Grand Art Bazaar moves to the Foundry


Photo by Jason Wiese The Foundry Art Centre in St. Charles will house the fifth Grand Art Bazaar for the first time.

Photo by Jason Wiese The Foundry Art Centre in St. Charles will house the fifth Grand Art Bazaar for the first time.
Photo by Jason Wiese
The Foundry Art Centre in St. Charles will house the fifth Grand Art Bazaar for the first time.

Jason Wiese Reporter
From Print [April 19, 2016] | Lindenwood Legacy

Each semester, since spring 2014, students of Lindenwood’s art department are given the chance to put their work on display at the Grand Art Bazaar. The student-curated event, which is open to the public, is an avenue for student artists to get noticed in the local art community and to make a profit. It  has traditionally been held in the Grand Old Opera House in historic St. Charles.

But, for the first time, on Friday from 6-11 p.m, the Bazaar will take place at the Foundry Art Centre.

“It’s a lot bigger. It’s a lot nicer. It’s much more professional,” said Esther Mizel, co-curator of this year’s Bazaar, of the new venue on North Main Street in St. Charles. “The way we’ve gone about doing it, we’re just trying to rebrand the Art Bazaar, in a way… It’s always been really great in the past, but we’re just trying to reinforce the fact that we are working professionals [and] trying to present ourselves and our art in the best way possible and the Foundry has definitely allowed us to do that much more.”

This is the first Art Bazaar that Mizel, who also serves as president of LU’s Art History Association, is involved in. After volunteering her fiancee, graphic design major Matthew Winchell, to participate in the event as well, the pair eventually became the heads of planning it. Winchell said that the Foundry Art Centre has been greatly beneficial to their vision of this semester’s event.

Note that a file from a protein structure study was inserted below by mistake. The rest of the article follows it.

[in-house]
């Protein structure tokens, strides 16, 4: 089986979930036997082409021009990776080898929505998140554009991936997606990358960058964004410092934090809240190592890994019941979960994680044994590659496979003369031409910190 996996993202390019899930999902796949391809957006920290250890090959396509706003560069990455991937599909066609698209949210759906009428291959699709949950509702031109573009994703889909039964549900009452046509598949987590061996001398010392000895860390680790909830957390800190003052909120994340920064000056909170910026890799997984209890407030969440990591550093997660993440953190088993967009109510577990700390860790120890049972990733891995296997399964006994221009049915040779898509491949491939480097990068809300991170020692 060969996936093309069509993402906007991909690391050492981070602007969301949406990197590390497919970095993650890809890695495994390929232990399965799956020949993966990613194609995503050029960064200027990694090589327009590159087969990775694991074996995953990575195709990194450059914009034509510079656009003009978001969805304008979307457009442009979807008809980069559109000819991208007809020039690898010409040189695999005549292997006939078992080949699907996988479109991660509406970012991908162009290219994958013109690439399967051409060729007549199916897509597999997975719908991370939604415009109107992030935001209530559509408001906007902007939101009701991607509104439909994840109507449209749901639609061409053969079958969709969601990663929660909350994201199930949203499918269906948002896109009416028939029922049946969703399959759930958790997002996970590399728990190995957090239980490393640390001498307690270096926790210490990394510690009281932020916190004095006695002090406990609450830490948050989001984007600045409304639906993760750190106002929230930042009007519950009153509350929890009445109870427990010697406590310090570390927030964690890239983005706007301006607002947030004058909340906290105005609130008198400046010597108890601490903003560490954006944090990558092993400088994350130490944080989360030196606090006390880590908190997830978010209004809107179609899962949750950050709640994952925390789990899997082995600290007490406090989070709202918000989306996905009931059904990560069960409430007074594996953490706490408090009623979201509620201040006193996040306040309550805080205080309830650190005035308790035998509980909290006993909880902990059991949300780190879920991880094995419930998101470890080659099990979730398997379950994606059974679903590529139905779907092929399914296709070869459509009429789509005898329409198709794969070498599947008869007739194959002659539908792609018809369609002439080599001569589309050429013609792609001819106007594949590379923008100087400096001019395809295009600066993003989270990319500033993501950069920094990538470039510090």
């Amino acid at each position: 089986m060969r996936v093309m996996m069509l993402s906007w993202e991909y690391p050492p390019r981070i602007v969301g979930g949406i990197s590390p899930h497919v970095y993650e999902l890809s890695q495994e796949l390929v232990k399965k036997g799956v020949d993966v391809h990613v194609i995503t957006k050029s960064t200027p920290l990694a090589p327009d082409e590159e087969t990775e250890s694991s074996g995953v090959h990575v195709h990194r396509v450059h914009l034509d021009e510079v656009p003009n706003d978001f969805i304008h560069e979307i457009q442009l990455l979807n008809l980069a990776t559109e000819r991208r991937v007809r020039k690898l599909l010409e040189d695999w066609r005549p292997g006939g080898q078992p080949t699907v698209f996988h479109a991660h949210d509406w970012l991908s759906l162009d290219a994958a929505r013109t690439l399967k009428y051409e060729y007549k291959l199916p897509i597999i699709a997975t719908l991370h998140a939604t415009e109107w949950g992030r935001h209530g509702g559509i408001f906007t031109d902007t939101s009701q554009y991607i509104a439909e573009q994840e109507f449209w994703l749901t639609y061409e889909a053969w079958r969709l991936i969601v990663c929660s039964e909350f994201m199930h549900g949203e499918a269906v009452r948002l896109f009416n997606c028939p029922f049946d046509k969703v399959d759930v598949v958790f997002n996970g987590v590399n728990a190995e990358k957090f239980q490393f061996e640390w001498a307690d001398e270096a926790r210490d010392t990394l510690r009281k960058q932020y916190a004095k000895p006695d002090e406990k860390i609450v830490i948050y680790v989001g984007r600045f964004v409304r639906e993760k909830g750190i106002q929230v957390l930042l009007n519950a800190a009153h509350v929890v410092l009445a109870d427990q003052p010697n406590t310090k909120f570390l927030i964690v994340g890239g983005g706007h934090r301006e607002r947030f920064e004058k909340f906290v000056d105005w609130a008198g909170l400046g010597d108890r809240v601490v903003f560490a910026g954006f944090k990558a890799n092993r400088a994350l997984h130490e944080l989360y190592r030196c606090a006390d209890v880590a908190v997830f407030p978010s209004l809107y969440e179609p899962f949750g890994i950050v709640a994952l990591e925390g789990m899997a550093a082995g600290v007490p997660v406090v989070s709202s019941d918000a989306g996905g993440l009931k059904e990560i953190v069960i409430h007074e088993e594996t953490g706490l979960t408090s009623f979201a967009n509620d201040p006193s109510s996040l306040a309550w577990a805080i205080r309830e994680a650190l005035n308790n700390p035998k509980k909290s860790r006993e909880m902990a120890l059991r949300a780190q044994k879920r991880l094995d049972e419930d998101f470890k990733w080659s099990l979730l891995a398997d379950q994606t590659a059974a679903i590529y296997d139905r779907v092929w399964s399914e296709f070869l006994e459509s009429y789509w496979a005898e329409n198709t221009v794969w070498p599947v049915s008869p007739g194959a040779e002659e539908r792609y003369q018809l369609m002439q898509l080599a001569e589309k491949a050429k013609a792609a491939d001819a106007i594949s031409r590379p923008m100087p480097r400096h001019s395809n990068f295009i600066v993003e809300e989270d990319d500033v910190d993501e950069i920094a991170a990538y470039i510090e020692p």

“We basically re-envisioned it from the ground up, almost,” he said. “I think we just wanted to make it more inviting. More artists, more things to do while you’re there, more food. Just make it a really fun environment that people want to come and hang out.”

With booking the long-desired Foundry Art Centre as this semester’s venue for the Bazaar, the curators have junior Zac Farmer to thank.

“It’s kind of funny when I look back at how easy it was to just give them a call,” said Farmer, who has been involved with the Bazaar since its inaugural exhibition in March 2014. “Each semester,… we joke about how we should always have it at the Foundry, but there’s no way they would ever let us in. ‘Like, it’s too prestigious, too cool for just a student-run show’… I think now that it’s officiated, people are like, ‘Wow, it’s not that hard.’ It’s actually really nice to have Lindenwood students at this place… It’s nice to have the community helping us out too.”

Farmer said that he found luck in discovering that the Foundry’s Events Manager, Melanie Sanders, had been wanting to involve Lindenwood’s art department in the facility in the past, considering the fact that many members of their staff are LU alumni. By February, the Foundry was on board. Many of the 20-plus artists to be featured in this semester’s Bazaar have voiced positive reactions to the new venue.

“I think it’s a good switch,” said senior Tommy Stachowiak, whose first participation in the Art Bazaar was in the Fall 2015 semester. “It gives us a lot more space. The last Art Bazaar  I was apart of, there was not much room for all the artists that we had, but I think this year, it’s going to be a little more spacious and more fitting for the number of artists we’ve got.”